DUBAI, Dec 6 — Addressing biodiversity loss and climate change requires both to be mainstreamed across all sectors, said Natural Resources, Environment, and Climate Change (NRECC) Minister Nik Nazmi Nik Ahmad.
Mitigation and adaptation measures must be seriously considered and implemented to alleviate the disastrous impacts on Malaysia’s biodiversity.
He said there is also a need to address the financial aspect of biodiversity conservation.
“The Kunming-Montreal Global Biodiversity Framework (KMGBF) calls for at least US$200 billion (RM933.7 billion) per year, with a significant portion coming from wealthy to low-income countries.
“Malaysia intends to advocate for equitable contributions, recognising the shared responsibility of nations in conserving biodiversity,” Nik Nazmi said in a keynote address on Water and Biodiversity Day at Malaysia Pavilion at the 28th Conference of the Parties (COP28) today.
The minister noted that biodiversity provides the economic and social needs of the population — the planet’s lifeblood and has a crucial role in maintaining the ecological balance, climate regulation, and economic well-being.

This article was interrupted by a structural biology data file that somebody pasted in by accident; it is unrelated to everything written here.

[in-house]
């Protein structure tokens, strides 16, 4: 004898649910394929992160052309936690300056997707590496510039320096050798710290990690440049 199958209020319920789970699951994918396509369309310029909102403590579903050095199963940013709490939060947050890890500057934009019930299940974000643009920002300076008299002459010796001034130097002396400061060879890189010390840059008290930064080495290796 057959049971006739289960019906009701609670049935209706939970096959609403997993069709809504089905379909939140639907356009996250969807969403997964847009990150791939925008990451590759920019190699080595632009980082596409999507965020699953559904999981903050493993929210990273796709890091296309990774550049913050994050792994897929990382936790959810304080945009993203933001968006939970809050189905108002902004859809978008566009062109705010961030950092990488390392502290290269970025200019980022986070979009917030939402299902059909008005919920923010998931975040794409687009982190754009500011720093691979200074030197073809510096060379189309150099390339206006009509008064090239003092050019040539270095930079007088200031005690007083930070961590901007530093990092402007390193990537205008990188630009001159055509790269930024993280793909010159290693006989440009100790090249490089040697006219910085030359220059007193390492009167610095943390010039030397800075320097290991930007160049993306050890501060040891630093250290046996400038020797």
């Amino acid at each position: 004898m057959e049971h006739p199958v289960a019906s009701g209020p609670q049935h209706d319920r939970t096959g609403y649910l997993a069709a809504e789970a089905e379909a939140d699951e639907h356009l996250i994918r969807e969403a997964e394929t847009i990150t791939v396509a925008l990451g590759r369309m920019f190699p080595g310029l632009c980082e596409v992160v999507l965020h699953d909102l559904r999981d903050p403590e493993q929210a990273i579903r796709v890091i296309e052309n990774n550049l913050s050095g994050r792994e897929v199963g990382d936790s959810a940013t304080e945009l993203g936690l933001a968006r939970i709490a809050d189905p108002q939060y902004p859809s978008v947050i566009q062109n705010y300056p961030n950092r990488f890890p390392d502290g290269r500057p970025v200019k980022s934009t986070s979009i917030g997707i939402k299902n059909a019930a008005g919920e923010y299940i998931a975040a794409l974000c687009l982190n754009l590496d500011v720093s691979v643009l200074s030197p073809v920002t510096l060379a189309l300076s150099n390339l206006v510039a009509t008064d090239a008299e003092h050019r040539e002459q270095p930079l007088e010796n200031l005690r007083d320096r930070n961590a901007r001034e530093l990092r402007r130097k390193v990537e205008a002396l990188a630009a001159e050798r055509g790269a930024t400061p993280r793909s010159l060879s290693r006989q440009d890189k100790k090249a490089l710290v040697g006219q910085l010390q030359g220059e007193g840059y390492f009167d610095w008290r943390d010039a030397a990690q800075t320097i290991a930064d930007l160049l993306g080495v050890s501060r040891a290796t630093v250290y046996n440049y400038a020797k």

“Malaysia’s coasts and seas are likewise endowed with a wealth of marine biodiversity, ecosystems, habitats, and other natural resources.
“Our Economic Exclusive Zone overlaps the Coral Triangle area, which is thought to have the greatest diversity of marine life in the world within its coral seas, mangrove forests, mud flats, seagrass areas and sandy beaches,” he added.
Hence, to conserve forest and marine life, the government has increased the allocation for the Ecological Fiscal Transfer for Biodiversity Conservation (EFT) from RM70 million in 2022 to RM150 million in 2023 and RM200 million in 2024.
This is to incentivise states in Malaysia to protect and increase coverage of protected areas.